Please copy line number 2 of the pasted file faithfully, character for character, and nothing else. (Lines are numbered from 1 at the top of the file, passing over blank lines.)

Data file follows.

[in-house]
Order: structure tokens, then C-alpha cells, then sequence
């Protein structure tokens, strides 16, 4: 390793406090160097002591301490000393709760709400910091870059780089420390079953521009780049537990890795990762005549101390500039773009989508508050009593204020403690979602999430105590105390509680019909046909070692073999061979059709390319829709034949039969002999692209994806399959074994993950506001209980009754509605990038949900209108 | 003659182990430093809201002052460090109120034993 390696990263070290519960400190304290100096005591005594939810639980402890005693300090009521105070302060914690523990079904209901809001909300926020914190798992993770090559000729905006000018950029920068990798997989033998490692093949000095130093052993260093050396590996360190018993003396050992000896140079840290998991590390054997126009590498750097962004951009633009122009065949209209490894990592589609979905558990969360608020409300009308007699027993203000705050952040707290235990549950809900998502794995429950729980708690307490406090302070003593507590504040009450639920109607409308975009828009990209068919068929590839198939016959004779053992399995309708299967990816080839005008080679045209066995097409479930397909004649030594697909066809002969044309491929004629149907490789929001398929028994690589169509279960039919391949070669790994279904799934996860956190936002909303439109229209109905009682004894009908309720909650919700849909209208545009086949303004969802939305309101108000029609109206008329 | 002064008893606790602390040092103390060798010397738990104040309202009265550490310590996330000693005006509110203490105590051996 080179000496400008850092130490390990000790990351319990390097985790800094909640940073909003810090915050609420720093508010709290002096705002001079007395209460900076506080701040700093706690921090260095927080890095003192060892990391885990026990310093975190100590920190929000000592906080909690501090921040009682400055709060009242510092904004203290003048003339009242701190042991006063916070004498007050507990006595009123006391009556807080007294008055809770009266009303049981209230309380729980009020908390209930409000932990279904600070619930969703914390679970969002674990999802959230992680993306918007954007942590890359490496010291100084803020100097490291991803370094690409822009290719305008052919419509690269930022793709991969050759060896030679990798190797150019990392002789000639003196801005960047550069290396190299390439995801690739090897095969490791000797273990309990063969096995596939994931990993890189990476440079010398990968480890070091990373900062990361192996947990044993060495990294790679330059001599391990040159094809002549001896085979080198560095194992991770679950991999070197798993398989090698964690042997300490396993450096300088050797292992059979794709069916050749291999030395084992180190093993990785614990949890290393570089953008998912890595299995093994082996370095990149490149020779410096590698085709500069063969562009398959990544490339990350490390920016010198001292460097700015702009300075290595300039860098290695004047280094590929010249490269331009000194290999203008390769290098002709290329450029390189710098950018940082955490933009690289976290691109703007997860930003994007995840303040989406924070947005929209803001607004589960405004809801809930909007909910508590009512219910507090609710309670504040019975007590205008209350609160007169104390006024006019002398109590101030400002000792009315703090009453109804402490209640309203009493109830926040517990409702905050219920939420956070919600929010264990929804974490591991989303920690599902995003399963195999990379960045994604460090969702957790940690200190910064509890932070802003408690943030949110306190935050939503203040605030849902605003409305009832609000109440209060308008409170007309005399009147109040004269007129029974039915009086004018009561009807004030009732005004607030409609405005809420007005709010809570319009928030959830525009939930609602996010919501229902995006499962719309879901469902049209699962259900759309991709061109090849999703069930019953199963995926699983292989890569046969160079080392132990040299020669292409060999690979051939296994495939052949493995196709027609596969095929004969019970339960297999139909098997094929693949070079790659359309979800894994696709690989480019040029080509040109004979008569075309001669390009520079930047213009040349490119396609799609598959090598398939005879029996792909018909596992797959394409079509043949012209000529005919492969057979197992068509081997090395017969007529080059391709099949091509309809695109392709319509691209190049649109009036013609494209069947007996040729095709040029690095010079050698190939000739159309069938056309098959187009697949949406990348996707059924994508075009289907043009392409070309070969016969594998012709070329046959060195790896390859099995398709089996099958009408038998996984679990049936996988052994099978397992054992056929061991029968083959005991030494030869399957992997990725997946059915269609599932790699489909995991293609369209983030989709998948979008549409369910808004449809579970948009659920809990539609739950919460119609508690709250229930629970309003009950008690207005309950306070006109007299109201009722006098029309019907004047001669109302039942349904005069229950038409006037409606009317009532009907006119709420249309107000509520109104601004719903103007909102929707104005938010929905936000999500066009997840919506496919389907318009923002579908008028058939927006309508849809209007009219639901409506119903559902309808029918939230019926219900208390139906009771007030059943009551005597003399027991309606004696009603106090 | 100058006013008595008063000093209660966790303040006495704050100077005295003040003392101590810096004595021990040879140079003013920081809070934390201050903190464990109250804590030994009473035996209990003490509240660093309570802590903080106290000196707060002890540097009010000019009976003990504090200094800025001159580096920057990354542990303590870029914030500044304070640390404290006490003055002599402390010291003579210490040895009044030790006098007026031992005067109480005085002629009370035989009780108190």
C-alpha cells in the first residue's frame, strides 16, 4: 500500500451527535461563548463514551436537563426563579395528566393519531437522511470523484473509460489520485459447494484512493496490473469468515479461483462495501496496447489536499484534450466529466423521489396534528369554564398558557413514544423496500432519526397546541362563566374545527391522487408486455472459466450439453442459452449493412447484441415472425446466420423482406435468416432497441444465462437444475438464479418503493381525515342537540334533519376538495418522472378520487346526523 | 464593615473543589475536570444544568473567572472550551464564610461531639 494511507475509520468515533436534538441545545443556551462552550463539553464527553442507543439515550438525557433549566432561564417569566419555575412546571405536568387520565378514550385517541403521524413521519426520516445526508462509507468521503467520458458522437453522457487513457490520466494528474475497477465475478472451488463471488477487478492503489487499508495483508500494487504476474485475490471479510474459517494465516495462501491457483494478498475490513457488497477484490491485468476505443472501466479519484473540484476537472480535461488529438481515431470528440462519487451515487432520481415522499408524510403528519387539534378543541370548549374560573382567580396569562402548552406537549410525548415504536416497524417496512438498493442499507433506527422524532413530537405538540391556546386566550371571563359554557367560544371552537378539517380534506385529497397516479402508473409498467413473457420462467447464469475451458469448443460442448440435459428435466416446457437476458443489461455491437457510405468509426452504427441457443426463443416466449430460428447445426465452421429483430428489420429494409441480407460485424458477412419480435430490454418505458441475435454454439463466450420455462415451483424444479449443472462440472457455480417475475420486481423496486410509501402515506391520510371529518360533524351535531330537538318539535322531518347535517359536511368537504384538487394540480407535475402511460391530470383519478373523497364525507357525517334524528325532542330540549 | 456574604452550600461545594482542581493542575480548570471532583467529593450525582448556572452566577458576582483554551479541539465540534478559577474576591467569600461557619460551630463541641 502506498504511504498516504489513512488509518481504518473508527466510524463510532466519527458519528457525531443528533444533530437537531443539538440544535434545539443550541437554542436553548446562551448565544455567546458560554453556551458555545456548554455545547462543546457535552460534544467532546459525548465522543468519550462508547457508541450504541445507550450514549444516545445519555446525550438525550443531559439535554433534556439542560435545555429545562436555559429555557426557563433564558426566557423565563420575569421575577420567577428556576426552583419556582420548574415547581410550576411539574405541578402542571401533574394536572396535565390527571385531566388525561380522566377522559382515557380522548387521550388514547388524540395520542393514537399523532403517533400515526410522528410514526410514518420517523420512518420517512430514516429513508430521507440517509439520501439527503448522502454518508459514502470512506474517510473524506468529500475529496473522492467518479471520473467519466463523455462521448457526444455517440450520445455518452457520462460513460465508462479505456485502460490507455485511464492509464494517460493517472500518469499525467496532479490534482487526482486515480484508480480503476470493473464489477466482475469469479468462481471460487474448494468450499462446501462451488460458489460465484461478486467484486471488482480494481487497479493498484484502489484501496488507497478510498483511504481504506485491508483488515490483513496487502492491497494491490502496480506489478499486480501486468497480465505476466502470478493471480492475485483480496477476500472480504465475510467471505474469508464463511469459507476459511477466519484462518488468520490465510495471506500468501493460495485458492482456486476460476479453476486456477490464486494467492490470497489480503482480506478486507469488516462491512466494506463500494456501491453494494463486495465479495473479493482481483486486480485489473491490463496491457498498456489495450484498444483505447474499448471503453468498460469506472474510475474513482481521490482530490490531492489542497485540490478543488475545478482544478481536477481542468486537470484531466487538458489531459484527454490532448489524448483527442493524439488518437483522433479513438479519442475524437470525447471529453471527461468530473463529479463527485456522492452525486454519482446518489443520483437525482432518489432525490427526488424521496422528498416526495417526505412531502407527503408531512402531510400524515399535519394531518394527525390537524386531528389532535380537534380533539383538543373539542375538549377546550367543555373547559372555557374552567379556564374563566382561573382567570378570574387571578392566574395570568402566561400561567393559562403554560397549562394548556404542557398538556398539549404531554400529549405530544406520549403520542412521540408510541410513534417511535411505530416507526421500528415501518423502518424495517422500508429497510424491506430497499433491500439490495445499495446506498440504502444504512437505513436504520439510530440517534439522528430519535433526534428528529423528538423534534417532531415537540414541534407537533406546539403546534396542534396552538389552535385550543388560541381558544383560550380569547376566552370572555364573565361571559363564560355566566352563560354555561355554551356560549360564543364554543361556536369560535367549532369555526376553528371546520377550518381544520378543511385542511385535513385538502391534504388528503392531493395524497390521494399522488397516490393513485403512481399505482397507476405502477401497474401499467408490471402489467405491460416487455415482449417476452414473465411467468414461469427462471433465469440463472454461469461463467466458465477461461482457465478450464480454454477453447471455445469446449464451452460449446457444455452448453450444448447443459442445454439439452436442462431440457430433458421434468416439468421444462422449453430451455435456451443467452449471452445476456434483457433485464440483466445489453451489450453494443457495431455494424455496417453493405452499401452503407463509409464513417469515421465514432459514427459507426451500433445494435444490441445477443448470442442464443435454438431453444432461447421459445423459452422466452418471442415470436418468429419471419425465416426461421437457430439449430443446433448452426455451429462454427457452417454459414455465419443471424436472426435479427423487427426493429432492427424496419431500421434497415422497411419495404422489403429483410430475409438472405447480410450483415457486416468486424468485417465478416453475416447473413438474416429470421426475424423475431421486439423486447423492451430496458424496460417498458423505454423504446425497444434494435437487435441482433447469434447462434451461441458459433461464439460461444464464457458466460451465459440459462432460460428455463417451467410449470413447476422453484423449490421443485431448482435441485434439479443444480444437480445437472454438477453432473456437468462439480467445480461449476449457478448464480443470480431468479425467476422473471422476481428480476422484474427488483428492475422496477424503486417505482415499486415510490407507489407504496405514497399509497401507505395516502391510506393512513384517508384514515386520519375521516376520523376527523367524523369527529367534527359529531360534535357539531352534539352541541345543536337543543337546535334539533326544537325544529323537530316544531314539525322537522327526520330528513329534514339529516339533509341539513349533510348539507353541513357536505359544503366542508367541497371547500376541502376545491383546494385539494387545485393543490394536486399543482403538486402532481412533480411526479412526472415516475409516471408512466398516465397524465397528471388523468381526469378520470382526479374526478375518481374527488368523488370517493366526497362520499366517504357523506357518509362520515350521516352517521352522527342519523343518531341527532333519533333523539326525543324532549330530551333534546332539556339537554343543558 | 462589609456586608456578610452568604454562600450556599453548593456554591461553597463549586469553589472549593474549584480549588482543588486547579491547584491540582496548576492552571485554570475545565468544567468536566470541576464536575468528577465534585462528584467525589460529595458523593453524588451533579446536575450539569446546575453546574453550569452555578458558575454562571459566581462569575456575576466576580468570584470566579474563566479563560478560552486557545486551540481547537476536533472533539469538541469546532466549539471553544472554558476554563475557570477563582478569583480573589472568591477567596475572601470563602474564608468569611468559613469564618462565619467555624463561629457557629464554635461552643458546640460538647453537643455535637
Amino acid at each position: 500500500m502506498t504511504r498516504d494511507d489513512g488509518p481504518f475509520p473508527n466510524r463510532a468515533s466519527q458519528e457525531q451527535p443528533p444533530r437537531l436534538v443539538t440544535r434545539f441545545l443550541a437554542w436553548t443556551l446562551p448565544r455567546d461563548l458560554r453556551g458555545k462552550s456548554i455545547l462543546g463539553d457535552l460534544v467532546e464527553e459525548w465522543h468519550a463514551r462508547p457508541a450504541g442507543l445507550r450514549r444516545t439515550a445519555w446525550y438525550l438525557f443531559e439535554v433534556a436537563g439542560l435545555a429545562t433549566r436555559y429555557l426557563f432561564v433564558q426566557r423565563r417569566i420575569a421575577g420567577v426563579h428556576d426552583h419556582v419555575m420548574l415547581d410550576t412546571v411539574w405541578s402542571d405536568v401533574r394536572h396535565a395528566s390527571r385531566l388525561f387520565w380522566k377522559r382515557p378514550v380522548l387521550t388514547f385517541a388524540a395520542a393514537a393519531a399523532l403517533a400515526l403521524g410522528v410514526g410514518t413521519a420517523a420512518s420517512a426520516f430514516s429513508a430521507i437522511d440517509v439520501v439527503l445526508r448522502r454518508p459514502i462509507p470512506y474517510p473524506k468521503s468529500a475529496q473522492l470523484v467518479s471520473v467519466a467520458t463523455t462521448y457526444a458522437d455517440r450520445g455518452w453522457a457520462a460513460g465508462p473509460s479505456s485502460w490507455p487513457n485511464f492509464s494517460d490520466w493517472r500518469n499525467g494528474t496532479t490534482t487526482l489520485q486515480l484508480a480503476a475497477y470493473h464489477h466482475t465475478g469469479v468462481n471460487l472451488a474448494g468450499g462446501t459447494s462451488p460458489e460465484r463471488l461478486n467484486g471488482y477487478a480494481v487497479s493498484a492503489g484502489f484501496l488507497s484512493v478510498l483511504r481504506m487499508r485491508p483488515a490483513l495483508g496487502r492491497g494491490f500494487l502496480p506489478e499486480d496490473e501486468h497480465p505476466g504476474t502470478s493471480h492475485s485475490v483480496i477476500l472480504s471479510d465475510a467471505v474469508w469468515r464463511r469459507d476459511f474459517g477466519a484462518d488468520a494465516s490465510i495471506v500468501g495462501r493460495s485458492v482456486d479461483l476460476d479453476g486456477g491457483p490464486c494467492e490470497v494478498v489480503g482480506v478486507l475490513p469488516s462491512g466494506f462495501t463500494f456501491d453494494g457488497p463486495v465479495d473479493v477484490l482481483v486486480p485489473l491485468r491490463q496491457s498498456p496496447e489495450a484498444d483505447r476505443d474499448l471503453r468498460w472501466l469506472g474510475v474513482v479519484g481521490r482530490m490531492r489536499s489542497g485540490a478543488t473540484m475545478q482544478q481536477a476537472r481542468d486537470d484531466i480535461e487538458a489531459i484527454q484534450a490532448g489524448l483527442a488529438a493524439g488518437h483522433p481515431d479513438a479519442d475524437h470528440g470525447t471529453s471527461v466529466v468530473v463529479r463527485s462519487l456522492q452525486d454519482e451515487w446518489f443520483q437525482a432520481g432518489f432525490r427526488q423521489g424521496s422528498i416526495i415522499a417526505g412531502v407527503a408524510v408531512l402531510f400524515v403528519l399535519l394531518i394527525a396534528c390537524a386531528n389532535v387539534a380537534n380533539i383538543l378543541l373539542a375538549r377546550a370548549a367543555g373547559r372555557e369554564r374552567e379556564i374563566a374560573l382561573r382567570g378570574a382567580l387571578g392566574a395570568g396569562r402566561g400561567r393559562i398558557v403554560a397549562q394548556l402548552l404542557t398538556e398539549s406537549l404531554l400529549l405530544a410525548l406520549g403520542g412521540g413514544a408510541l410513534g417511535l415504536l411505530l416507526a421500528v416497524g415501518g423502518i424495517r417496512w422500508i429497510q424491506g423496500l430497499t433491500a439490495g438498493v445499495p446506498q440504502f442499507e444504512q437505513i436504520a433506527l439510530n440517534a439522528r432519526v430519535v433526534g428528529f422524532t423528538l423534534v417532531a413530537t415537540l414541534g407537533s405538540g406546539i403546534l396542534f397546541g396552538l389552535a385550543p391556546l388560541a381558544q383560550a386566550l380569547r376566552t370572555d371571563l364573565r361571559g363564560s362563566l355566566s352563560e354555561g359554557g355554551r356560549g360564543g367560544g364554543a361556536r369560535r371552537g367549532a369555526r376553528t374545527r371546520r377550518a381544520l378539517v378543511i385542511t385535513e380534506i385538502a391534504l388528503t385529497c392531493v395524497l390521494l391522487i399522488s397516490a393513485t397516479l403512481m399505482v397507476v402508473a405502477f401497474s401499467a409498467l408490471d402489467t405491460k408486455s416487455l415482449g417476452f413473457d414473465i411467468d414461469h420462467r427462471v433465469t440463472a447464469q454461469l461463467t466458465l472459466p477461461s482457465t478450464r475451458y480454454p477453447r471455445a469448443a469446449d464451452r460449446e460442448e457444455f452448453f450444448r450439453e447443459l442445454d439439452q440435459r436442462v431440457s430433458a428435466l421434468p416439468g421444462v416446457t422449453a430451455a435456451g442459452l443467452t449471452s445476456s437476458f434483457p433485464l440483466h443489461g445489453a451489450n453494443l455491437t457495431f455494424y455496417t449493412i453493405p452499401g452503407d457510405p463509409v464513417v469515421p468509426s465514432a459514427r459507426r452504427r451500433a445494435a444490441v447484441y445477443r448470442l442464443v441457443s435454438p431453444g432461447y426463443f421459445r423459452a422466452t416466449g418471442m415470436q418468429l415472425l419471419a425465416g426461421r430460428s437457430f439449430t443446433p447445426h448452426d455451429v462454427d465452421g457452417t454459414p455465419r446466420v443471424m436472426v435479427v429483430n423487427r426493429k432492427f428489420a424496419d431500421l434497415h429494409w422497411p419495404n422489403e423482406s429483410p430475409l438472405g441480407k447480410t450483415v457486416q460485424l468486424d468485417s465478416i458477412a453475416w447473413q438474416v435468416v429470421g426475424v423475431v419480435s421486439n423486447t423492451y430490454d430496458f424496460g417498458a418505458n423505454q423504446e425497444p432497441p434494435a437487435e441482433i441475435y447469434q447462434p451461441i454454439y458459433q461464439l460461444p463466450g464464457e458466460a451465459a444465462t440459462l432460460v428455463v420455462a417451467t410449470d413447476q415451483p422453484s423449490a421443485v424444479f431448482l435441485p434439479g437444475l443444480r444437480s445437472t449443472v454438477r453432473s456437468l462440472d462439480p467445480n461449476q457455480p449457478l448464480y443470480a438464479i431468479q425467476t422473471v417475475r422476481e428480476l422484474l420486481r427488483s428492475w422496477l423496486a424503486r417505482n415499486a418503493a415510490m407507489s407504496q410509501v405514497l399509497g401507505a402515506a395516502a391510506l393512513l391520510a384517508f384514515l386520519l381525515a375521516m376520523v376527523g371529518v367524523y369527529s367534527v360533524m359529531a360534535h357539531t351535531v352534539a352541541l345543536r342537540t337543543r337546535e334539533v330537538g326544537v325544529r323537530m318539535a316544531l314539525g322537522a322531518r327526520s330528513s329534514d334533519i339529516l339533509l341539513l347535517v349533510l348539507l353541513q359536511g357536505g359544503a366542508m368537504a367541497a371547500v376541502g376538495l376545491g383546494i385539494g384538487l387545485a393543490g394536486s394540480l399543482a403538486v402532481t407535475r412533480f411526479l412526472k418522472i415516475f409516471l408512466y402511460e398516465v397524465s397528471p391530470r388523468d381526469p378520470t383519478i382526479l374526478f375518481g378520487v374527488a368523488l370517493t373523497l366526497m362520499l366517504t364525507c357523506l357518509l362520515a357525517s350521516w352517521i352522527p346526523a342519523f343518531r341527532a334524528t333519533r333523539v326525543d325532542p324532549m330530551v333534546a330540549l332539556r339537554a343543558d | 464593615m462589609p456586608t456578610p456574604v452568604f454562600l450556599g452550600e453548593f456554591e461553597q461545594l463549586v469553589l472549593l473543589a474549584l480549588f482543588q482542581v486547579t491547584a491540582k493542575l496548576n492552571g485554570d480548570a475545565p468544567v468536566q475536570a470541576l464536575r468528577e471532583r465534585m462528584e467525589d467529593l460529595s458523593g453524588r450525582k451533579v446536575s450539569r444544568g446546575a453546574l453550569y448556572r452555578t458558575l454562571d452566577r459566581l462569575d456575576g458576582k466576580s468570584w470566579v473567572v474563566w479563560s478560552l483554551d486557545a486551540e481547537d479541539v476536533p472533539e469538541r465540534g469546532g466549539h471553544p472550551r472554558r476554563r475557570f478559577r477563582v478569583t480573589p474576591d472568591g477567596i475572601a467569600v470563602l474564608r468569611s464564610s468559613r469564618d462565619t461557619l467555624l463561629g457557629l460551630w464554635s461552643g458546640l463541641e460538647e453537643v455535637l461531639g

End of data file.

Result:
Order: structure tokens, then C-alpha cells, then sequence